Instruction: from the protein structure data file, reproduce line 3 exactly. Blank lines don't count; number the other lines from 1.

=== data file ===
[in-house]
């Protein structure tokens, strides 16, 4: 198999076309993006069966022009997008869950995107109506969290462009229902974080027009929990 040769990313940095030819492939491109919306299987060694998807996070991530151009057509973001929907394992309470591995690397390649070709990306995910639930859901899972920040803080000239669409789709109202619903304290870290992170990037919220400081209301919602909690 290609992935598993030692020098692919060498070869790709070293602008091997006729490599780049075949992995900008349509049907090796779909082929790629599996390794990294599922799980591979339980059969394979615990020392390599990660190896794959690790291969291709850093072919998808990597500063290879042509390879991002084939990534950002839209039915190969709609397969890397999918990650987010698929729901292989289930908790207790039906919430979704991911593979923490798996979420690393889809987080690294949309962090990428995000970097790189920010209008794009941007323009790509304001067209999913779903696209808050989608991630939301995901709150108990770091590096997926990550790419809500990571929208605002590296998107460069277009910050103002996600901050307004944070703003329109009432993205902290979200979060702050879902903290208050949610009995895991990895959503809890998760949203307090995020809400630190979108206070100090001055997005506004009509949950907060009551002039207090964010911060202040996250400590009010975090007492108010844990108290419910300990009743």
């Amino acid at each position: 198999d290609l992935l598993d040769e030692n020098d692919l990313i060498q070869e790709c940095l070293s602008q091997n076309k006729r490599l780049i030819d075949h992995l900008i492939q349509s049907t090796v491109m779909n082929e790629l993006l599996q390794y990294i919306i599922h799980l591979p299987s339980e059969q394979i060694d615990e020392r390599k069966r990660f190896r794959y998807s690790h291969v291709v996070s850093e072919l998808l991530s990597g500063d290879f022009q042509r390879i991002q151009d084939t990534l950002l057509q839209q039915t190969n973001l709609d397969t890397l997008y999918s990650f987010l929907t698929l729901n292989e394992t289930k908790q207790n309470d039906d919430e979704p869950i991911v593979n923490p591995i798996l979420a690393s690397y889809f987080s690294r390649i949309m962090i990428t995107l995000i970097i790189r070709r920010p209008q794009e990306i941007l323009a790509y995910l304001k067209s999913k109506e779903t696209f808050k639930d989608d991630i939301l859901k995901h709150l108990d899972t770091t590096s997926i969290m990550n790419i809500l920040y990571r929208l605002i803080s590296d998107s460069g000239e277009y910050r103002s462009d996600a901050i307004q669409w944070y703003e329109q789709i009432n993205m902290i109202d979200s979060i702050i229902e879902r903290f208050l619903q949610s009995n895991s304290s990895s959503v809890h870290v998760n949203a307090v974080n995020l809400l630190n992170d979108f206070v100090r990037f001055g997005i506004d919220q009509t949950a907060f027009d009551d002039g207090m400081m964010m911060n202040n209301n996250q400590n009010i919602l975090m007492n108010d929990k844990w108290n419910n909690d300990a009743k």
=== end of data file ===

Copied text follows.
């Amino acid at each position: 198999d290609l992935l598993d040769e030692n020098d692919l990313i060498q070869e790709c940095l070293s602008q091997n076309k006729r490599l780049i030819d075949h992995l900008i492939q349509s049907t090796v491109m779909n082929e790629l993006l599996q390794y990294i919306i599922h799980l591979p299987s339980e059969q394979i060694d615990e020392r390599k069966r990660f190896r794959y998807s690790h291969v291709v996070s850093e072919l998808l991530s990597g500063d290879f022009q042509r390879i991002q151009d084939t990534l950002l057509q839209q039915t190969n973001l709609d397969t890397l997008y999918s990650f987010l929907t698929l729901n292989e394992t289930k908790q207790n309470d039906d919430e979704p869950i991911v593979n923490p591995i798996l979420a690393s690397y889809f987080s690294r390649i949309m962090i990428t995107l995000i970097i790189r070709r920010p209008q794009e990306i941007l323009a790509y995910l304001k067209s999913k109506e779903t696209f808050k639930d989608d991630i939301l859901k995901h709150l108990d899972t770091t590096s997926i969290m990550n790419i809500l920040y990571r929208l605002i803080s590296d998107s460069g000239e277009y910050r103002s462009d996600a901050i307004q669409w944070y703003e329109q789709i009432n993205m902290i109202d979200s979060i702050i229902e879902r903290f208050l619903q949610s009995n895991s304290s990895s959503v809890h870290v998760n949203a307090v974080n995020l809400l630190n992170d979108f206070v100090r990037f001055g997005i506004d919220q009509t949950a907060f027009d009551d002039g207090m400081m964010m911060n202040n209301n996250q400590n009010i919602l975090m007492n108010d929990k844990w108290n419910n909690d300990a009743k």